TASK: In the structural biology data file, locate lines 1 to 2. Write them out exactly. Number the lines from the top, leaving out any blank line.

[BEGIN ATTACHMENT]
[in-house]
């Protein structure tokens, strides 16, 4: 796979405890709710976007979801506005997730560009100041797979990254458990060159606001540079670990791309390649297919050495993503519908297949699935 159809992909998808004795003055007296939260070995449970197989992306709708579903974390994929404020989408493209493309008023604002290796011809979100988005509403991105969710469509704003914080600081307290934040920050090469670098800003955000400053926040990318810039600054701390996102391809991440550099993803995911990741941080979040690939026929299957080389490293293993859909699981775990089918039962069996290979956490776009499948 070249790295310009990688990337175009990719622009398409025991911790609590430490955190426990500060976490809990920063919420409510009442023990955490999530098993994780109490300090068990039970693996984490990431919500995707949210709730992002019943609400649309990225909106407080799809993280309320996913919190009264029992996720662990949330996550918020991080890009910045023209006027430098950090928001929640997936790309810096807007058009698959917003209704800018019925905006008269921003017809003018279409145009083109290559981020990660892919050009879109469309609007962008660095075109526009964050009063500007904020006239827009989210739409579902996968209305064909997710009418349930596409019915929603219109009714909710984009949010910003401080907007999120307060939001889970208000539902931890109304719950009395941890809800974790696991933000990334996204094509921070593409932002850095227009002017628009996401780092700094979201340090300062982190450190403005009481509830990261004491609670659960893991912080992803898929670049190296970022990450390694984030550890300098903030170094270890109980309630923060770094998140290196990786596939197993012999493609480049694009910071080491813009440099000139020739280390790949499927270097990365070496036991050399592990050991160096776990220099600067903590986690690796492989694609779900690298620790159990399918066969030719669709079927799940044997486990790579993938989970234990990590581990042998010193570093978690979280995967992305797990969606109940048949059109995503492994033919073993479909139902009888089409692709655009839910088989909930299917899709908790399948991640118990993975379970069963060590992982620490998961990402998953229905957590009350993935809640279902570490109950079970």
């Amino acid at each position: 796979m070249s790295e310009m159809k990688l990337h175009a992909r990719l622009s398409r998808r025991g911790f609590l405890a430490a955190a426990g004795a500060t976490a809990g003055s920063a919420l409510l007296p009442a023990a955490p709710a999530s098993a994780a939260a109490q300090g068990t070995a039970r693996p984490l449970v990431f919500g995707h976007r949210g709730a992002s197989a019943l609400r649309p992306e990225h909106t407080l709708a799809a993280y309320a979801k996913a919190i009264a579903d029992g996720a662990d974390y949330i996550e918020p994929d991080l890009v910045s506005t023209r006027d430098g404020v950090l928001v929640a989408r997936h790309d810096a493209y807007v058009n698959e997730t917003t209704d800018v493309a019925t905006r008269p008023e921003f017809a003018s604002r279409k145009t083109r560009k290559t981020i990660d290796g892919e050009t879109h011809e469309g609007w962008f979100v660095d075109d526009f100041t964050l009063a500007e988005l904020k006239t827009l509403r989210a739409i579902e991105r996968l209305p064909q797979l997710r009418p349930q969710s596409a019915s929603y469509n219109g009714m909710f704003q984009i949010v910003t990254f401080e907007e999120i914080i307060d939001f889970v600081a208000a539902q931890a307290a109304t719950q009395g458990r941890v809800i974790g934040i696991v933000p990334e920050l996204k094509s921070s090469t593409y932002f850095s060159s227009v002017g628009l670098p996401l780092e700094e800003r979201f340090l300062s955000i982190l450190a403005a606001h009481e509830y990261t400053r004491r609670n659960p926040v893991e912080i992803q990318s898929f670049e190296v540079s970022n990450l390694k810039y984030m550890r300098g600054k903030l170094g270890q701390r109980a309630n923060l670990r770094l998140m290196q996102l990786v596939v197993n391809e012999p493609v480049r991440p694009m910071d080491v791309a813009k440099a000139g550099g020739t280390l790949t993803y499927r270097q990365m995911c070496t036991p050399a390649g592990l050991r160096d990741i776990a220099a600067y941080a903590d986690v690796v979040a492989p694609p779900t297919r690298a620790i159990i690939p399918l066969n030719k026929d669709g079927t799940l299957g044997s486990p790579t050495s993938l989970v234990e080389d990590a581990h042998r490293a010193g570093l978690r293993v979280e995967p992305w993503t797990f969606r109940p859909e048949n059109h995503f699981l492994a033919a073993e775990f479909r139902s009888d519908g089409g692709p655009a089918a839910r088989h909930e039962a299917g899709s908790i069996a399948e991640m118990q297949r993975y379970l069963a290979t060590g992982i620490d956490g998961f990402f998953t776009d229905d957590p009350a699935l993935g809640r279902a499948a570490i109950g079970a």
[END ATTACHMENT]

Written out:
[in-house]
């Protein structure tokens, strides 16, 4: 796979405890709710976007979801506005997730560009100041797979990254458990060159606001540079670990791309390649297919050495993503519908297949699935 159809992909998808004795003055007296939260070995449970197989992306709708579903974390994929404020989408493209493309008023604002290796011809979100988005509403991105969710469509704003914080600081307290934040920050090469670098800003955000400053926040990318810039600054701390996102391809991440550099993803995911990741941080979040690939026929299957080389490293293993859909699981775990089918039962069996290979956490776009499948 070249790295310009990688990337175009990719622009398409025991911790609590430490955190426990500060976490809990920063919420409510009442023990955490999530098993994780109490300090068990039970693996984490990431919500995707949210709730992002019943609400649309990225909106407080799809993280309320996913919190009264029992996720662990949330996550918020991080890009910045023209006027430098950090928001929640997936790309810096807007058009698959917003209704800018019925905006008269921003017809003018279409145009083109290559981020990660892919050009879109469309609007962008660095075109526009964050009063500007904020006239827009989210739409579902996968209305064909997710009418349930596409019915929603219109009714909710984009949010910003401080907007999120307060939001889970208000539902931890109304719950009395941890809800974790696991933000990334996204094509921070593409932002850095227009002017628009996401780092700094979201340090300062982190450190403005009481509830990261004491609670659960893991912080992803898929670049190296970022990450390694984030550890300098903030170094270890109980309630923060770094998140290196990786596939197993012999493609480049694009910071080491813009440099000139020739280390790949499927270097990365070496036991050399592990050991160096776990220099600067903590986690690796492989694609779900690298620790159990399918066969030719669709079927799940044997486990790579993938989970234990990590581990042998010193570093978690979280995967992305797990969606109940048949059109995503492994033919073993479909139902009888089409692709655009839910088989909930299917899709908790399948991640118990993975379970069963060590992982620490998961990402998953229905957590009350993935809640279902570490109950079970």